Do me a favor and watch this video before you keep reading. It’s short, just two minutes, but the rest of the story will make more sense if you watch it first.

This video is a small part of a talk that was given at a church conference several years ago. Before that day I’d never really considered writing. I’d dabbled, but nothing serious. I had no idea that day that a talk would be given that would change my life. But it did. A fire was lit inside of me. I wanted to create something incredible. I wanted to create worlds. I understand that that may make me sound arrogant, but please understand that at that moment in my life, I was at a low. I was depressed, bankrupt, and frustrated by the direction I was heading. Even my faith in God was wavering. Suddenly I had a passion and faith that I could do something with it.

The very next week, I signed up for a writing class and during that class I discovered Obsidian. The scene where Aspen meets him as a dragon on the mountain and he smashes her camera was the first thing I wrote.

Over the last several years, that passion has only grown and I rarely lost faith in what I was doing. (I think there was a time, right after my dad died, that I decided to quit. It didn’t last very long.)

I’m not saying the path was easy. But it’s been so worth it.

Find a way to create and find a passion for it. Don’t limit yourself to normal modes of creativity like writing, art, or music. Those are traditional (and awesome if you can pull them off). But I see people passionately creating all around me in many endeavors. My husband creates these amazing lessons for his students without even thinking about it half the time. I’ve always been in awe of his ability to teach. Virginia (you all know Virginia, by now, right? She’s the one who keeps me on track and does a lot so that I can focus on writing.) She somehow manages to create this system that makes it look like I’m in a thousand places at once. She’s amazing and endlessly passionate about EVERYTHING she does. (Sadly, I’m passionate about only three things—writing, my family, and travel.) There’s a woman I go to church with that I swear creates sunshine. Whenever I’m with her I can’t help but be happy. I admire her people skills. All of these things have one thing in common. Passion and faith.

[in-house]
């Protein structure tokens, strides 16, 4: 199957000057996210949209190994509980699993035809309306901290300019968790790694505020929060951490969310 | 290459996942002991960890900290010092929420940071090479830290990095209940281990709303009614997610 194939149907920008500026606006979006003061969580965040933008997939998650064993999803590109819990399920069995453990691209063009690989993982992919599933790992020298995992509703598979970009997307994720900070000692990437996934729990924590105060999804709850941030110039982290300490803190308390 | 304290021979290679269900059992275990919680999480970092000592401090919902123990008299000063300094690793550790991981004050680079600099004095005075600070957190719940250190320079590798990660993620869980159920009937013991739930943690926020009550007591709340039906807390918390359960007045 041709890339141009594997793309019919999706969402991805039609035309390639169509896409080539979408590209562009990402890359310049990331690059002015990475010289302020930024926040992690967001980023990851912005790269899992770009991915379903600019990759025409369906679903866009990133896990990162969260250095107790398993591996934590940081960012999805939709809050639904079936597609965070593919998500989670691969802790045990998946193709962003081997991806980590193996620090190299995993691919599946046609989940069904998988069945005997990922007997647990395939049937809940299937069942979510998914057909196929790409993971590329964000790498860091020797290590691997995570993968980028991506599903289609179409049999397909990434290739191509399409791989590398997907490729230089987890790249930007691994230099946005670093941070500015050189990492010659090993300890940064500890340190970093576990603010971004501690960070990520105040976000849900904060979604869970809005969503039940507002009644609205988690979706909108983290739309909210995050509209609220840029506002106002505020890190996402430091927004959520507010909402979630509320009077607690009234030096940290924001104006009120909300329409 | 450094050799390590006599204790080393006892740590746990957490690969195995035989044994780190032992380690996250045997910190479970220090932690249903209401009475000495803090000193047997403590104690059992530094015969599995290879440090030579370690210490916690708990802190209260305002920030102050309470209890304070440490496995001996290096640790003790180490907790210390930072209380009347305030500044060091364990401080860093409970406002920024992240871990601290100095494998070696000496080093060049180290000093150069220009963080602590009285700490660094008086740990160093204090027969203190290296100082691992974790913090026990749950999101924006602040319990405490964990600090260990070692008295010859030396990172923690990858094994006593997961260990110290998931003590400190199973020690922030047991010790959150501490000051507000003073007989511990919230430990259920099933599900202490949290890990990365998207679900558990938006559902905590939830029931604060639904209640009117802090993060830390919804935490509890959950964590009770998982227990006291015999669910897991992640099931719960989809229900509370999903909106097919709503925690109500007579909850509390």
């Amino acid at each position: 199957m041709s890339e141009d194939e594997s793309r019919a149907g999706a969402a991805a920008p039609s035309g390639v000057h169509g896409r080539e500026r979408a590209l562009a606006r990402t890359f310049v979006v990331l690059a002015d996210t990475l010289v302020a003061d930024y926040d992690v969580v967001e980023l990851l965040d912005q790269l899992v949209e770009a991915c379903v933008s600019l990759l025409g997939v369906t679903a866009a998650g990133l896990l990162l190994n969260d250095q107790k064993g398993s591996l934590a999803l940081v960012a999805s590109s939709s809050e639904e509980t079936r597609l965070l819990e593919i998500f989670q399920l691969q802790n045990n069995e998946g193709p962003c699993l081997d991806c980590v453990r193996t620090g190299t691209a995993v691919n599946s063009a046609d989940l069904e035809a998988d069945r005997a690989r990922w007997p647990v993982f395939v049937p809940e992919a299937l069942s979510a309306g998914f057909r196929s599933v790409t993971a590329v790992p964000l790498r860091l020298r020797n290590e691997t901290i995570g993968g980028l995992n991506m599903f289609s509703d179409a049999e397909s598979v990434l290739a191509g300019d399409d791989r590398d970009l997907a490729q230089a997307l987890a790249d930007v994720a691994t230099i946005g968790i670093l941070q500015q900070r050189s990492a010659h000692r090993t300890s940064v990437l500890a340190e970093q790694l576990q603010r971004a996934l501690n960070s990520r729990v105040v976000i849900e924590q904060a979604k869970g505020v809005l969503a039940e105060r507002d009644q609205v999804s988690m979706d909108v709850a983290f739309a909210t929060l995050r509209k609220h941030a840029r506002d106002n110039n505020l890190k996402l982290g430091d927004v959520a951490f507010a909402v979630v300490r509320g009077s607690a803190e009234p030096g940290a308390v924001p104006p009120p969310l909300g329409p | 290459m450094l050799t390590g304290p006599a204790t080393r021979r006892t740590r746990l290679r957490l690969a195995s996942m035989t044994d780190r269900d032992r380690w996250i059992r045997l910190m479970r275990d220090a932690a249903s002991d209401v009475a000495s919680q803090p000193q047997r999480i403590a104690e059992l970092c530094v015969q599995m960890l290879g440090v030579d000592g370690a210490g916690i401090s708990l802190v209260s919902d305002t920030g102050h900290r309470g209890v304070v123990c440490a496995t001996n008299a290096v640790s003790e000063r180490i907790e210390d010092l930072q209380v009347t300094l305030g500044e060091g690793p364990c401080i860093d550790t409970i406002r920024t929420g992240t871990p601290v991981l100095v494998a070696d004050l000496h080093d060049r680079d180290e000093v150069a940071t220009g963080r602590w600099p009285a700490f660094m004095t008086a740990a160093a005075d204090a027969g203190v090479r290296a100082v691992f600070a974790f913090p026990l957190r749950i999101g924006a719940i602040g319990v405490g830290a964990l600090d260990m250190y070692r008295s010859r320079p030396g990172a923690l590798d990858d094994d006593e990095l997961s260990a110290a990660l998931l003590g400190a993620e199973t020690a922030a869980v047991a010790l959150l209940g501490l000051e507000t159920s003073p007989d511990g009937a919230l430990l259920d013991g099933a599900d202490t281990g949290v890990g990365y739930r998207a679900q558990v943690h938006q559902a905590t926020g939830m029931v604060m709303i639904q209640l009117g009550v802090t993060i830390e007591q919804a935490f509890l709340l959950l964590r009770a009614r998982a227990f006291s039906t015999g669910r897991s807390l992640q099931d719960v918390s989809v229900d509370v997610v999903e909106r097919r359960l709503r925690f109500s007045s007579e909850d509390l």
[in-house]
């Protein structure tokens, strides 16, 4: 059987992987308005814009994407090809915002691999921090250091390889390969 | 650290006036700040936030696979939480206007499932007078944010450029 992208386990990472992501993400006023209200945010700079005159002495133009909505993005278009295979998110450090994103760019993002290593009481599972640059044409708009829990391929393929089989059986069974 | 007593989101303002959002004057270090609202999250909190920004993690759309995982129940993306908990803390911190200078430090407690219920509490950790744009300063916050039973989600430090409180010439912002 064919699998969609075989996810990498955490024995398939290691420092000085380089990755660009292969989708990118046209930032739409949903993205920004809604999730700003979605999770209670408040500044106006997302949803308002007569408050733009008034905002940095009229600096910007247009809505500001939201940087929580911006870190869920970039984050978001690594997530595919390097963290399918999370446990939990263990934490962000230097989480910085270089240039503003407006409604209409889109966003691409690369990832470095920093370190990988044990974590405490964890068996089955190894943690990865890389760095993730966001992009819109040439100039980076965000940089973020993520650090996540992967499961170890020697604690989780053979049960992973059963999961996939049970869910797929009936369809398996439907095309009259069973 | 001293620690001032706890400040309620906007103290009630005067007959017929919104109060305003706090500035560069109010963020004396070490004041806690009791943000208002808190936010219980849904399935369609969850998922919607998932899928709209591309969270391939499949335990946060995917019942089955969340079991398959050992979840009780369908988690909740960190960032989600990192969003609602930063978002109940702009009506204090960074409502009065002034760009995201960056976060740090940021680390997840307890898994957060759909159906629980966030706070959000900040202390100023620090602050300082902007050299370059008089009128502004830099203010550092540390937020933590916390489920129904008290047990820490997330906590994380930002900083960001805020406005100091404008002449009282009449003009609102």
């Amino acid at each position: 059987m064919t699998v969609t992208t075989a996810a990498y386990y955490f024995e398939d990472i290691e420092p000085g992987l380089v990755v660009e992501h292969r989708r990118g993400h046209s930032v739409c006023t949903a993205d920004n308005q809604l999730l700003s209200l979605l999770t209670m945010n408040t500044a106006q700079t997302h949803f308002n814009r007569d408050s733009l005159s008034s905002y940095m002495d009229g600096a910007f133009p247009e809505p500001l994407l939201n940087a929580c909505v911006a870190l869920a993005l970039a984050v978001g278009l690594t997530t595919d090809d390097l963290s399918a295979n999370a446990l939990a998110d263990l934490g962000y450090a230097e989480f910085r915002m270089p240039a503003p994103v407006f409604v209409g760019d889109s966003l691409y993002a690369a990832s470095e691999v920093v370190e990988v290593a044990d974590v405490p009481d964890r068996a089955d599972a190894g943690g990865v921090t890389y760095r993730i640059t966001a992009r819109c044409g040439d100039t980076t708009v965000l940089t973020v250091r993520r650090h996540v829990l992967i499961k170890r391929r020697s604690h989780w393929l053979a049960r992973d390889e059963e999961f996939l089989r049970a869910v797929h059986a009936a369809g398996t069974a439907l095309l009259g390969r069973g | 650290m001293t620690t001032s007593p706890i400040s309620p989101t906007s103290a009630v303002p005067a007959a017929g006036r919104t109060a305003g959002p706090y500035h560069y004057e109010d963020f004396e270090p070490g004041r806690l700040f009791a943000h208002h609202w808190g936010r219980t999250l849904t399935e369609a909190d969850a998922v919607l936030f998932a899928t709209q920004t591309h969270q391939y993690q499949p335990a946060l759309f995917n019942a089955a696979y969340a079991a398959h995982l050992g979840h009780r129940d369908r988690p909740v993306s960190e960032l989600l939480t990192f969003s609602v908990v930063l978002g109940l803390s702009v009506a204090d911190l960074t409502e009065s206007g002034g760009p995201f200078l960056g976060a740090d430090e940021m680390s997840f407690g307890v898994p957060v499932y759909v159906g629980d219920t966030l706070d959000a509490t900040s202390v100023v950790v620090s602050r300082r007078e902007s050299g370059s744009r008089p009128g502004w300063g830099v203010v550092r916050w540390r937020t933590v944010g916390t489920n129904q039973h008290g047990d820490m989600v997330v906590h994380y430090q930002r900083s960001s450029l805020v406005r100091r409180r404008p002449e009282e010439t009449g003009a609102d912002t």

Find your passion.
Then have the faith to put it out there.


This is Part 3 of a three-part series first posted at
Kimberly Loth can’t decide where she wants to settle down. She’s lived in Michigan, Illinois, Missouri, Utah, California, Oregon, and South Carolina.She finally decided to make the leap and leave the U.S. behind for a few years. After living in Cairo, Egypt for 2 years, she’s decided to go to the Far East and currently calls Shenzhen, China home. She loves romantic movies, chocolate, roses, and crazy adventures.

You can find Kimberly on her website, her Author Page on Facebook, and on Twitter at @kimberlyloth